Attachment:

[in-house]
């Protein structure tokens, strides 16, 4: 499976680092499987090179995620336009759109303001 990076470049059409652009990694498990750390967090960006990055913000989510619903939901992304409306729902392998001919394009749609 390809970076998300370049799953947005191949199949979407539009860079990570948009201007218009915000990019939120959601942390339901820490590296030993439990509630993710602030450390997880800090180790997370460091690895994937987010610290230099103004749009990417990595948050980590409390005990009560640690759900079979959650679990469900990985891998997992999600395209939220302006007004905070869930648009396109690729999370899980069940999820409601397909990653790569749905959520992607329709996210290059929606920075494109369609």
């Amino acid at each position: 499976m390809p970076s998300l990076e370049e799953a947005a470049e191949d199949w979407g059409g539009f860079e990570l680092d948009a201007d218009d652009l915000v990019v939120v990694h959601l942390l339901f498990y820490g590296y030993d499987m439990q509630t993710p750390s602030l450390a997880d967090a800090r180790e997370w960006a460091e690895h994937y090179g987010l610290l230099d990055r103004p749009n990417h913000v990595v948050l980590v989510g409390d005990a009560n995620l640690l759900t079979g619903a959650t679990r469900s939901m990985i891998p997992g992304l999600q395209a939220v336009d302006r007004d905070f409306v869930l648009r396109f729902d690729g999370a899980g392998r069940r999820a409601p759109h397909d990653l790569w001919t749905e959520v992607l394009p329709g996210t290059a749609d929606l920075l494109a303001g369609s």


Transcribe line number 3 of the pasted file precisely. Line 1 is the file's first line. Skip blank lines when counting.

């Amino acid at each position: 499976m390809p970076s998300l990076e370049e799953a947005a470049e191949d199949w979407g059409g539009f860079e990570l680092d948009a201007d218009d652009l915000v990019v939120v990694h959601l942390l339901f498990y820490g590296y030993d499987m439990q509630t993710p750390s602030l450390a997880d967090a800090r180790e997370w960006a460091e690895h994937y090179g987010l610290l230099d990055r103004p749009n990417h913000v990595v948050l980590v989510g409390d005990a009560n995620l640690l759900t079979g619903a959650t679990r469900s939901m990985i891998p997992g992304l999600q395209a939220v336009d302006r007004d905070f409306v869930l648009r396109f729902d690729g999370a899980g392998r069940r999820a409601p759109h397909d990653l790569w001919t749905e959520v992607l394009p329709g996210t290059a749609d929606l920075l494109a303001g369609s």